At the moment, as an example for this one, instead of [00:22:00] doing the cultivation of tomato, we look at the tomato skin, we find it out there’s 10 enzymes working together to produce that, we use the technology and then engineer those enzymes, manufacture that ingredient in the bioreactor without using a single tomato. How does the earth have a capacity to deal with if anyone wants to move to the natural product?
If anyone wants to move to the extraction, how many tomatoes, cucumbers or any other flowers need to be grown for all the people? There are 100 billion, something like that. It’s a lot of people. At the moment, everyone is talking about the problem with the meat, then we will move from the problem to the meat, to the problem of the natural ingredient, from a natural product because of the extraction. We are trying to be active in that sector, and then start by manufacturing the natural ingredient which is currently extracted to prevent such a problem actually.
Alice: Meanwhile, Grant told me about his ability to forecast future demands for biotechnology, and how that feeds into what he’s developing at FabricNano.
Grant: I think it’s about trying to forecast the future need for these technologies, and not just sitting in today’s thinking, “Here’s what we need to do in the next year,” and thinking what we need to do in the next five years, and how can we set the groundwork for that. Something that we’re working on as a company, one of our first products is similar to Peyman, taking all of the enzymes that are necessary and converting something like glycerin and monomer dial that can be used in cosmetic creams, or can be used to make bio-PTT plastic, so a more biodegradable and bio-sourced plastic.
We need these products, because today, of course, we use petroleum-based plastic, and we use petroleum-based PEG in a lot of different cosmetic creams. You’re just putting a petroleum-based derivative on your face if you’re using cosmetic creams, and that’s not great, both because of the impact of having to mine that petroleum, and then also the fact that you have to use something that is not [00:24:00] natural on your face. There are a lot of interesting transitions away from those things.
Let me talk for a minute about the feedstock, the glycerin. Today, we use a lot of biodiesel in the world. There’s particular predominance of biodiesel in Brazil. We’re talking to a Brazilian manufacturer of biodiesel that has 10% of the volume of biodiesel, that is waste glycerin, so 10% of that volume, which is a very, very large volume, is glycerin supplied to manufacture monomers for plastic and face cream.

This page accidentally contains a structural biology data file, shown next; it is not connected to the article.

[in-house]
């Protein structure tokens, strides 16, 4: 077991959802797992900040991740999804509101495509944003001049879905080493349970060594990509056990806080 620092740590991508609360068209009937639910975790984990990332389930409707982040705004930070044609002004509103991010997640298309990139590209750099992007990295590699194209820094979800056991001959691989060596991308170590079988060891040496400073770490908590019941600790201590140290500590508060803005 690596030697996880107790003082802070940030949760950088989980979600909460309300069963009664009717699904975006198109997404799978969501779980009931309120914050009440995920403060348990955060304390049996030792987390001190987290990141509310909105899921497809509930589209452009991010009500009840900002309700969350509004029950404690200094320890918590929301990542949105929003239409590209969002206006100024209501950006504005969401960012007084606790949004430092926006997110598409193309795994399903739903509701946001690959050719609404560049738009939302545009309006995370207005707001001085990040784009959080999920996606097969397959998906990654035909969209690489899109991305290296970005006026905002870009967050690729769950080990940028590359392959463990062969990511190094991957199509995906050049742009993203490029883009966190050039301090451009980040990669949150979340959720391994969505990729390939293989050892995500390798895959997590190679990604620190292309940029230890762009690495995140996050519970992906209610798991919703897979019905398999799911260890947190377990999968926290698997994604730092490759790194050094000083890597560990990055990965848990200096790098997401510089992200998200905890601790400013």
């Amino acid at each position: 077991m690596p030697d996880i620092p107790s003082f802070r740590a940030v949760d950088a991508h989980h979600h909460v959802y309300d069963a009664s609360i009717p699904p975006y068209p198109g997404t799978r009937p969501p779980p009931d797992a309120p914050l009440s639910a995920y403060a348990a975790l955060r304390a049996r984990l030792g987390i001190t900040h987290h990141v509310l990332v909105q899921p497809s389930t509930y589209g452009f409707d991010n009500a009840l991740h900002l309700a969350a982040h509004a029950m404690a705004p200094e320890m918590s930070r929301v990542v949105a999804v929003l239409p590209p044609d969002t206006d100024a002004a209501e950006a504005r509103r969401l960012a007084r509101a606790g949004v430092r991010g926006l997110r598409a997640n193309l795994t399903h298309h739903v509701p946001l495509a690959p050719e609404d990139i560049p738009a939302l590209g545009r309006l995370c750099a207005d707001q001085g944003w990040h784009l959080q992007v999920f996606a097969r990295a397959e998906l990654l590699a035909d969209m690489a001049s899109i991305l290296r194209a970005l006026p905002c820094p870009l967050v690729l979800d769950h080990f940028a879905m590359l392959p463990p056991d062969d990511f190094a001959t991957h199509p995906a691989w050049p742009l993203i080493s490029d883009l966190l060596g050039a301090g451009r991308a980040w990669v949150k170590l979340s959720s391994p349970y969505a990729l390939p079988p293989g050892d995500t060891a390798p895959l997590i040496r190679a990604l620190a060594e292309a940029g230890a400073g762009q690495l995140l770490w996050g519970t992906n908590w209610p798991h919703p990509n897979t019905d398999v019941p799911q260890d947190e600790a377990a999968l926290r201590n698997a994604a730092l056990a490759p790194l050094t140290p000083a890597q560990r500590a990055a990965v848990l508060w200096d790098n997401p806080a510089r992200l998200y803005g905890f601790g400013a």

Today, that waste glycerin is being incinerated because it’s too cheap, and they don’t know where to send it. A lot of Brazilian manufacturers have an actual hair-on-fire problem when it comes to biodiesel production and that they don’t know what to do with this waste stream. We are taking a feedstock, which would otherwise be burned in trying to manufacture something that would also offset the use of petroleum in its downstream application.
We think it’s about life cycle. It’s about, how can we take what we already have, but we are wasting, and try to supplant some of those existing products in the market that are based on petroleum. There’s a lot of opportunity for that. We need to be able to work with biology in a way that is fully amenable to engineering, and that there is not that technology stack out there today.
Alice: As technology advances, the biomanufacturing sector is also constantly evolving. I asked Grant how changes in his line of work challenged him as a founder.
Grant: I think that the biggest shock for me is that, being a founder is about setting your vision, setting your course, and sticking to it. It’s really difficult when you see the environment around you pushing you in one direction or another, to say, “No, that’s not what our company does. Our company does this.” As an example, FabricNano makes a lot of DNA. We make of course amplified copies.
We don’t write unique code of DNA, but we take one copy of DNA. We can make many copies of it. People have said, “Why don’t you make DNA for pharmaceutical applications? Why don’t you do that? That’s a very big market.” We said, [00:26:00] “Well, that’s not what our company has designed this technology to do. It’s not our vision for the company.” As a founder, I found it really interesting to think about how you set a course, and then how you’d have to stick to that course.
Of course, strong beliefs are weakly held, if things aren’t going the right way, you have to break those beliefs. You have to stick to the vision of what the company is trying to achieve. I think, as a founder, that was one of the most important things for me to realize is that, it’s not even about the technical capability of the founder. It’s about the execution of the company.
The company has to be directed at the right thing, it has to keep that clarity of direction. That was something that I didn’t really fully appreciate. You read about a lot of companies where the founder is a genius, who puts together some technical solution to a problem. These are all stories of highly technical people just spitting out a genius solution to a problem and then being able to run and build the company with it.